It was just a few weeks after enjoying Christmas that Joseph Lillywhite began to feel unwell. Several visits had been made to the GP where Joseph was thought to be suffering with a virus. No longer interested in playing with his new Christmas presents, Joseph’s condition worsened and concerned parents Helen and Mark took their 5 year old son to casualty.
Tests revealed that Joseph had neuroblastoma – a very aggressive childhood cancer. A tumour had grown around his kidney with evidence of cancer in his bone marrow, hips and thighs.
“Words cannot describe the complete and utter devastation of finding out that our precious child had been diagnosed with neuroblastoma,” says Helen.
Like more than half of children diagnosed with neuroblastoma, the cancer had spread throughout Joseph’s body by the time it was discovered meaning that Joseph had the high risk form of the disease. This is significantly more difficult to treat than other forms of childhood cancers.
“Joseph is a very brave little boy who has dealt with far too much pain and suffering in his early years,” says his mother, Helen. “He has fought with grit and determination and we are very proud of him.”
Joseph was initially diagnosed in January 2013 but is now doing very well. The last set of restaging scans show that he is NED which means that currently Joseph has no evidence of disease.
Helen and Mark are over the moon to be in this position but are cautious as “we understand that it is very early days and Joseph is more probable than not to relapse during these first few years.”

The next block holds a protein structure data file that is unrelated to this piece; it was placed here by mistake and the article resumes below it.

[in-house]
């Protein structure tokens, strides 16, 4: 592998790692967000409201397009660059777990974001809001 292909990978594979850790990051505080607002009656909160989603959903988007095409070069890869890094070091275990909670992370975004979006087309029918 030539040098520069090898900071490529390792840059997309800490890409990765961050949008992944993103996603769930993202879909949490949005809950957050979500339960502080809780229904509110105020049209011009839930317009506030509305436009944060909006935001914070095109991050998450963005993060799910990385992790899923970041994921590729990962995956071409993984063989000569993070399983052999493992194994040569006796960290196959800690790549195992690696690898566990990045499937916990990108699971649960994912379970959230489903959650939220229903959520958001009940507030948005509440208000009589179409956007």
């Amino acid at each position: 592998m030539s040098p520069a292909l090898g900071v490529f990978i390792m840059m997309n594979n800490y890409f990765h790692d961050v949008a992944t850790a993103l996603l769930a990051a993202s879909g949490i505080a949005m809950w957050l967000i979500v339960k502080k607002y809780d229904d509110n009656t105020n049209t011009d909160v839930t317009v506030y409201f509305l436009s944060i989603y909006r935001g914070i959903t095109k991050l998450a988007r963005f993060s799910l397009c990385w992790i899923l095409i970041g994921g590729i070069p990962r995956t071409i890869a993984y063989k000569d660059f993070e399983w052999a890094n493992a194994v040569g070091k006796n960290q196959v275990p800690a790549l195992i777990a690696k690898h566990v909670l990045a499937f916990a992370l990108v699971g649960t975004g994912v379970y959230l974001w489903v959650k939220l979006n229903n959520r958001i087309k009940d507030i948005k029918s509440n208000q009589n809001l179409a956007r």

Joseph’s parents launched a fundraising Journey for Solving Kids’ Cancer [SKC] because he falls into the high risk category.
If Joseph were unable to join a UK trial aimed at preventing relapse, or needed clinical treatment that is only available abroad then funds raised for SKC could be used to help Joseph, and children like him.
Parents Mark and Helen would like to fundraise for SKC to help Joseph and other children with this disease. The charity, could with your help, financially support children if they can’t join UK trials or if they need a clinical treatment that is only available abroad. To date, funds raised for SKC have enabled 21 children to access potentially life-saving clinical treatment abroad, furthermore funding ground-breaking neuroblastoma research.
Helen writes “The charity also support families and we are assured that if we need their help at any stage or in the future they will fully support us.”
Joseph’s parents thank you so much in advance for your kind donation.
Please help us to help Joseph, and children like him, by making a donation to SKC. Every donation made for SKC, no matter how small, will make a difference.
If you can help by holding or organising a fundraising event to raise money please contact the fundraising team at SKC on 020 7284 0800.